Ayurveda recognises turmeric as a heating spice; contributing bitter, pungent and astringent tastes.
All doshas can benefit from turmeric and even though it may stimulate Vata, it does not cause an imbalance.
Recently I rediscovered the powerful root turmeric and reintroduced it into my diet.
Turmeric has long been used as a powerful anti-inflammatory and for its other medicinal benefits both in Chinese and Indian medicine. According to Ayurveda, turmeric is the best medicine,
curing the body as a whole.
Turmeric comes from the root of the curcuma longa plant. With its tough brown skin, it looks like ginger but it typically has a deep orange flesh, which can also be yellow or red.
Only the yellow turmeric is used for cooking and medicine in Ayurveda since red turmeric is considered sacred (kumkuma).
Turmeric is most popularly known as the main spice in curry and is frequently used to flavour curry powders, mustards, and cheeses.
As mentioned, turmeric is a root but can be easily found in many Ayurvedic stores in powdered form for cooking, or even in tablets to take as a supplement.
Many people in Asia and the Middle East cook with turmeric to infuse their meals with its medicinal properties. In addition, it is used for its deep yellow color and slightly bitter flavor.
In Ayurvedic cooking, turmeric is used generously because it is believed to:
- detoxify the liver
- balance cholesterol levels
- stimulate digestion
- strengthen the immune system
- clear the skin and purify blood
- reduce inflammation
- balances metabolism
- help digest protein
- help with anemia as it is a rich source of iron.
- improve circulation
It is also an antioxidant and Ayurveda recognises turmeric as a heating spice, contributing bitter, pungent and astringent tastes. All doshas can use turmeric and even though it may stimulate Vata, it does not aggravate it (cause an imbalance).
In “The Yoga of Herbs”, Dr. Frawley and Dr Vasant Lad discuss a fascinating additional benefit:
“turmeric is effective for cleansing the chakras (nadhi shodahana), purifying the channels of the subtle body. It strengthens the ligaments and is, therefore, good for the practice of Hatha Yoga.”
How and Where to Buy Turmeric
Dried herbs and spices are widely available in supermarkets, but I suggest visiting local spice stores or ethnic markets. Due to the large demand and use in these ethnic groups, I found these stores carry superior quality and fresher spices than those offered in regular markets.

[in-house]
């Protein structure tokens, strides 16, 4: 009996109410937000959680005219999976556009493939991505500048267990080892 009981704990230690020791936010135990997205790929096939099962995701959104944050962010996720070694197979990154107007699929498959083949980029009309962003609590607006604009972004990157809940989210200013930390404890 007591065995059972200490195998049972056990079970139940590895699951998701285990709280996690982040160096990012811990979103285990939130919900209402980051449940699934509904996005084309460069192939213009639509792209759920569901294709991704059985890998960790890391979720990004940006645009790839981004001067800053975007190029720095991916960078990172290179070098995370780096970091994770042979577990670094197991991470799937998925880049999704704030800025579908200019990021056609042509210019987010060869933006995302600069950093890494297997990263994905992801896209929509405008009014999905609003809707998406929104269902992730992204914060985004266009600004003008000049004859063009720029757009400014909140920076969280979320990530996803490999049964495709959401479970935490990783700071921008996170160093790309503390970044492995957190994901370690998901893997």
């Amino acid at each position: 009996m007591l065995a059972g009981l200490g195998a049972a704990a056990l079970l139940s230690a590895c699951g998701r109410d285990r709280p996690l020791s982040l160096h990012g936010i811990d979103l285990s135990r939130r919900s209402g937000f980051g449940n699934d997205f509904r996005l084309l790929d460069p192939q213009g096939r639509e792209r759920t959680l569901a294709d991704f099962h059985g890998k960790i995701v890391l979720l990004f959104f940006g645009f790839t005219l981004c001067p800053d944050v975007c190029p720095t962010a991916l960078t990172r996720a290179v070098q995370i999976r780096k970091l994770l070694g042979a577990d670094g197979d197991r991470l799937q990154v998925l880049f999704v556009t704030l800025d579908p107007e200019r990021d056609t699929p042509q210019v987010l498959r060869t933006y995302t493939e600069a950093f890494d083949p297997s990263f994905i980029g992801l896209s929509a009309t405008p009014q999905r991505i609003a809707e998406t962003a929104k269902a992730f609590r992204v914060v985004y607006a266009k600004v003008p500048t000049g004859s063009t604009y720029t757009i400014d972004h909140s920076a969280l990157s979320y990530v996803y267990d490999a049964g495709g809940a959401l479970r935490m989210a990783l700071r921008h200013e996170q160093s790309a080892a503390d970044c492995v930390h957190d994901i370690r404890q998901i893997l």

Turmeric powder should be kept in a tightly sealed container in a cool, dark and dry place. Fresh turmeric should be kept in the refrigerator.
If access to a suitable store is an issue, I suggest researching online for qualified and respected vendors. I use Banyan Botanicals for many of my Ayurvedic needs.
How to Use Turmeric
When it comes to cooking, some people like to briefly fry turmeric in ghee, but be careful—you don’t want to burn the spice. I also like to sprinkle turmeric on various cooked dishes for maximum benefit. In addition, I take tablets as supplements when needed.
Turmeric can also be made into a paste and applied to specific area of the body. You can make turmeric tea, and/or sprinkle it into milk, honey, etc. It all depends on its specific use and desired effect.
The list of additional benefits and uses for this wonderful root continues to grow. You can find an abundance of information in books, websites and articles.
I would suggest contacting an Ayurvedic practitioner who can provide you with a protocol that is specific to your needs and will help you find overall wellness.
Although turmeric is generally safe, consider the following points before use.
- According to WebMD “turmeric usually does not cause significant side effects; however, some people can experience stomach upset, nausea, dizziness or diarrhea.”
- WedMD also gives special precautions and warnings about using turmeric during pregnancy, before surgery, and by persons experiencing gall bladder and gastro-esophageal problems.
Please make sure to visit their website for additional information.
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